China reportedly plans to deploy a total of 700 troops to South Sudan as part of a UN peacekeeping mission in the conflict-torn African country.
According to China’s Xinhua News Agency, 180 of the peacekeepers will be sent to the country in January and the rest are to be deployed there in March.
The report added that the Chinese force will be equipped with drones, armored infantry carriers, anti-tank missiles, mortars and other weapons for self-defense purposes.
The infantry battalion includes 121 officers and 579 soldiers, among them female troops.
More than 2,000 Chinese soldiers have been deployed to conflict zones around the world as peacekeepers.
South Sudan plunged into violence in December 2013, when fighting erupted between troops loyal to President Salva Kiir and defectors led by his former deputy, Riek Machar, around the capital Juba.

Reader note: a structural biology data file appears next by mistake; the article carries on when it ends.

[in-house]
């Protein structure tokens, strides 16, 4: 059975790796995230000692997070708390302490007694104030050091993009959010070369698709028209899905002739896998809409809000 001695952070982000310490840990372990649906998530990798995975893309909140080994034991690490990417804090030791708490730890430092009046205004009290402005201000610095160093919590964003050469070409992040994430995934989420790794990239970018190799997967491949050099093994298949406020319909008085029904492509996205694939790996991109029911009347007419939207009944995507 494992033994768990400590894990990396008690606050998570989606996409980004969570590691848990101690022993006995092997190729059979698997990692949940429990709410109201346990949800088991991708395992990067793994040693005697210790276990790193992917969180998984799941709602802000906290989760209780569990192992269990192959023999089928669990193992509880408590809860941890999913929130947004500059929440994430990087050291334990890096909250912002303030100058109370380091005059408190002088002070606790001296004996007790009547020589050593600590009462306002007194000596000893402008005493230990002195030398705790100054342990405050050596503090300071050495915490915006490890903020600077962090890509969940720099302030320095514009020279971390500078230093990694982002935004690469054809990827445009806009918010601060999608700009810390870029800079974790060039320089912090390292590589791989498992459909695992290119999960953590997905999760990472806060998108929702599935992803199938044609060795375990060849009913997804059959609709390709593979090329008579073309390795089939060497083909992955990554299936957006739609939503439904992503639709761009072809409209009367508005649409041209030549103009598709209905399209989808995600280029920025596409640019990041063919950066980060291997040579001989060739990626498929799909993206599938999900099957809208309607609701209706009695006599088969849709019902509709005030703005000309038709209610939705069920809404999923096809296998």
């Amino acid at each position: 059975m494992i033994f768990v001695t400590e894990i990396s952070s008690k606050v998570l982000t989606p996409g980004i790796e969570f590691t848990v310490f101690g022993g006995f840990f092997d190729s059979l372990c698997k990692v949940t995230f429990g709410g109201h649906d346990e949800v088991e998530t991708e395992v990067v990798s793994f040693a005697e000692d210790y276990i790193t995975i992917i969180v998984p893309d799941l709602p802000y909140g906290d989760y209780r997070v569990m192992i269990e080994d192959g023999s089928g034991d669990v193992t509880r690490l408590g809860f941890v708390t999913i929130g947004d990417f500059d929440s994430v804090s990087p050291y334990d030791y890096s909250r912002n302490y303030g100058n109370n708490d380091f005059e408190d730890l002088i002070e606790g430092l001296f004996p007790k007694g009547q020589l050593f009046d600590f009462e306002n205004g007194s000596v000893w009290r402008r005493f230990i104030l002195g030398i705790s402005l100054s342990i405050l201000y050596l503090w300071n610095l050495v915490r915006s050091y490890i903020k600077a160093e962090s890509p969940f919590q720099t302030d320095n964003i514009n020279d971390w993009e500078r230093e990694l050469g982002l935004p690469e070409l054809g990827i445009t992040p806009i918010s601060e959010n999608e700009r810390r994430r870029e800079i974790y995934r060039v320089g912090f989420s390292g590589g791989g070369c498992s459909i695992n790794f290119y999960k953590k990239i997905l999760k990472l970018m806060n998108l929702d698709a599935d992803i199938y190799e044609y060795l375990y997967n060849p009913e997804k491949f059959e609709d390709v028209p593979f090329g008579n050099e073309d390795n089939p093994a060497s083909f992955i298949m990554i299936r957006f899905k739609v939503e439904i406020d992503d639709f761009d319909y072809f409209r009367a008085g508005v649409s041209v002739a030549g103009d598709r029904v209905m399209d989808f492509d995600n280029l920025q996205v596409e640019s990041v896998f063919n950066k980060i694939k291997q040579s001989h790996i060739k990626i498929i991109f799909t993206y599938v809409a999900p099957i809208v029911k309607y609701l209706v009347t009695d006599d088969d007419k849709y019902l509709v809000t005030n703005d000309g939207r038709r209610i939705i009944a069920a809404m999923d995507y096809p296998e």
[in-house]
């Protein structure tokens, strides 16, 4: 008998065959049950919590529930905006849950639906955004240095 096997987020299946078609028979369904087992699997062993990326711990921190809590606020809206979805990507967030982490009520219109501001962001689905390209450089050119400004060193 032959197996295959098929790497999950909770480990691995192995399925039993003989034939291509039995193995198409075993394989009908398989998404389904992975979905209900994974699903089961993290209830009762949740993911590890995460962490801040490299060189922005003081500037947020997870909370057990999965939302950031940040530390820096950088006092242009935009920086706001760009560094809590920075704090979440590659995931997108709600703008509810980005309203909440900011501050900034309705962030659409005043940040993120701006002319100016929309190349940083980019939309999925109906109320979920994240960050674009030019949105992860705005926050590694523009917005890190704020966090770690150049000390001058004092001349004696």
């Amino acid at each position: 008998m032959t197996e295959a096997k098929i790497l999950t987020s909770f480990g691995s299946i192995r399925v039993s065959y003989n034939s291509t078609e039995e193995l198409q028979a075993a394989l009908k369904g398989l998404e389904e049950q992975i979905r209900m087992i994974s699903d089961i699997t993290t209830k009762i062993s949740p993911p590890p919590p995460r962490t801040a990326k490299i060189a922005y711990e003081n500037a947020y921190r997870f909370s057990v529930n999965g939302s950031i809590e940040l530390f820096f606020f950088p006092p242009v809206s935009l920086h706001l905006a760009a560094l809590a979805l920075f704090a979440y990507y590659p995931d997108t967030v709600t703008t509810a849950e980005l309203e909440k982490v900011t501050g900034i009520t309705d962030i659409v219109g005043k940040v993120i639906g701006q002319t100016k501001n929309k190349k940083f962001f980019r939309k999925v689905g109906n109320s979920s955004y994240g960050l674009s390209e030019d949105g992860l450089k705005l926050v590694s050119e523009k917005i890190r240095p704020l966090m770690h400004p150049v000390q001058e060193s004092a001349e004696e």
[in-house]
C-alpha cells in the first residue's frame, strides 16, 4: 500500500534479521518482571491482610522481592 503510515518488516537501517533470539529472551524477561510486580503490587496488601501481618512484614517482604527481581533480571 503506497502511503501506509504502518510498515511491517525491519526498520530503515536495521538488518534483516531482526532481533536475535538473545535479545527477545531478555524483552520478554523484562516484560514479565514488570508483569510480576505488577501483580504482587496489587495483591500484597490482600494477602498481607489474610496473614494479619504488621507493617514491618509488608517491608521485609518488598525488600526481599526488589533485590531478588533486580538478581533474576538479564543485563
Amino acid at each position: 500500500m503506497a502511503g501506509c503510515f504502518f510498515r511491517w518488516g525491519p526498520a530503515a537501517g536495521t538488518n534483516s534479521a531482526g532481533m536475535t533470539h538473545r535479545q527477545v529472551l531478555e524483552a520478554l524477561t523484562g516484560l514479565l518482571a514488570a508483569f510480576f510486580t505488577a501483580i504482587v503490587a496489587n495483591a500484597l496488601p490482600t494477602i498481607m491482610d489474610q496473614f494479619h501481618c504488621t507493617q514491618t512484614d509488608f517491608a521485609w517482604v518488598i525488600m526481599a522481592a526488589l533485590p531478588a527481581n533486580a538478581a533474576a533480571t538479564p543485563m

The conflict soon turned into an all-out war between the army and the defectors, with the violence taking on an ethnic dimension that pitted the president’s Dinka tribe against Machar’s Nuer ethnic group.
The clashes have left tens of thousands of South Sudanese dead and forced around 1.9 million people to flee their homes in the world’s youngest nation.
South Sudan gained independence in July 2011 after its people overwhelmingly voted in a referendum for a split from the North.